The House of Representatives passed several spending bills this week to fund the Capitol Police, the State Department, Health and Human Services, and Labor and Veterans Affairs departments among others — but they did so without including abortion restrictions for the first time in decades.
On Thursday, the House passed a spending package of $617 billion that includes seven of the 12 annual appropriations bills to fund the government for the fiscal year beginning October 1, 2021, according to MSN. That bill was passed on the heels of two others on Wednesday, bringing the total appropriations bills passed by the House to nine. It is unclear when the House will vote on the remaining three appropriations bills which will fund the departments of Defense, Homeland Security, and Justice.
The Hyde Amendment
According to Time, the Hyde Amendment, which has long prohibited federally funded Medicaid programs from paying for abortions in the U.S. except in the cases of rape, incest, or when a woman’s life is at risk (abortion is never medically necessary), was absent from the bills. The formerly bi-partisan Hyde Amendment was first introduced in 1976 and has been present in every appropriations bill since. saving an estimated 2.5 million lives from abortion — until now.
“We respect the sanctity of that unborn child’s life,” said Autumn Christensen, federal policy director for the pro-life Susan B. Anthony List. “We want to protect that child. We don’t think abortion is good for unborn children or their moms. And when the government funds something, you get more of it.”
Research has shown that when the government pays for a product or service, the use of that product or service increases, including abortion. By making abortion free for women using Medicaid, the government will be complicit in encouraging underprivileged women to abort. While opponents of the Hyde Amendment consider it to be racist, those who support it know that it saves lives.
“This is a government that has had so many abuses against people of color, and to think that on top of that, it’s going to fund abortion,” pro-life activist Christina Bennett told a Congressional subcommittee regarding Hyde in 2020. “[It is] at the least irresponsible and at the most sinister to allow the federal government with a history of eugenics, slavery, Jim Crow laws, and other forms of systemic racism to pay for-profit organizations to end the lives of the vulnerable.”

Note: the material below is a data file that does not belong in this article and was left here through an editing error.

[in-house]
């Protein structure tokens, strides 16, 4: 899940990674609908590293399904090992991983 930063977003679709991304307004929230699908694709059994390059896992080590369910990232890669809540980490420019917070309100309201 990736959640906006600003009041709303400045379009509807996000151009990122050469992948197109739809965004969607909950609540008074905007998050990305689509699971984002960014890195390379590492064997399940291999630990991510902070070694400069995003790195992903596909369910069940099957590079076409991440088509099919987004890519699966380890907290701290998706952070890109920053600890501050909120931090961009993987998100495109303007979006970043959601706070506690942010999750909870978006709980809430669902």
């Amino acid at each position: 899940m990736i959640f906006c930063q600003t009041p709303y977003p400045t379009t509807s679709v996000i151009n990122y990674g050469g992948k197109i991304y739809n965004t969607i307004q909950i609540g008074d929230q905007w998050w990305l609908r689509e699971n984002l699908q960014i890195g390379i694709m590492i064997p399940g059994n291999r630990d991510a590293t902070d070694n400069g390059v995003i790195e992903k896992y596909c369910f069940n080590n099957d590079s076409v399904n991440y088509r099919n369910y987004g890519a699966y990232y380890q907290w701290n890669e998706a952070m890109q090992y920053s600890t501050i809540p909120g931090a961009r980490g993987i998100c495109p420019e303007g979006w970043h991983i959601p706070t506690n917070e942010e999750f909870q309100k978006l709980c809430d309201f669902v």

The Helms Amendment
Also on the chopping block was the Helms Amendment, which has prohibited U.S. funds from being used to pay for international abortions since 1973. When the House passed the State, Foreign Operations and Related Programs spending bill on Wednesday, the Helms Amendment was not included for the first time in 48 years.
Also included in the bill is $760 million for family planning and reproductive health services and $70 million for the United Nations Population Fund (UNFPA). The UNFPA has attempted to label abortion as a human right and has said that member States must provide abortion in cases of rape, incest, fetal non-viability, and when the mother’s health or life is at risk.
With the repeal of the Helms amendment, pro-life nations have lost a huge advocate in the United States. Obianuju Ekeocha, pro-life founder of Culture of Life Africa has said the West’s push for abortion in Africa is “ideological colonization.” Another concern is that the sex trafficking industry thrives off of legalized abortion, which helps traffickers to cover up their crimes.
Americans oppose funding abortion
A Knights of Columbus/Marist Poll released in January 2021 revealed that 58% of Americans oppose using taxpayer dollars to fund abortion within the United States. The very women who would be eligible for taxpayer-funded abortions through Medicaid are less likely than those with higher incomes to support taxpayer-funded abortions, according to a 2017 Marist poll. Support for Medicaid-funded abortion is nearly twice as high among voters who make more than $75,000 a year than among those who earn $25,000 or less, according to a Harvard poll.
According to the 2021 Marist poll, 77% of Americans either “oppose” or “strongly oppose” the use of taxpayer dollars to support abortion overseas. Fifty-five percent of Democrats polled said they do not support the funding of international abortions. Of those who consider themselves “pro-choice” — whether Republican, Democrat, or Independent — 64% said they oppose using taxpayer dollars to fund abortion overseas.
Though pro-life Congressmen and women opposed the removal of both Hyde and Helms, they were slightly outvoted. The spending packages still must be voted on in the Senate, where they may hit stumbling blocks; both pro-life Democrats and Republicans have said they oppose removing the pro-life amendments from the spending bills.
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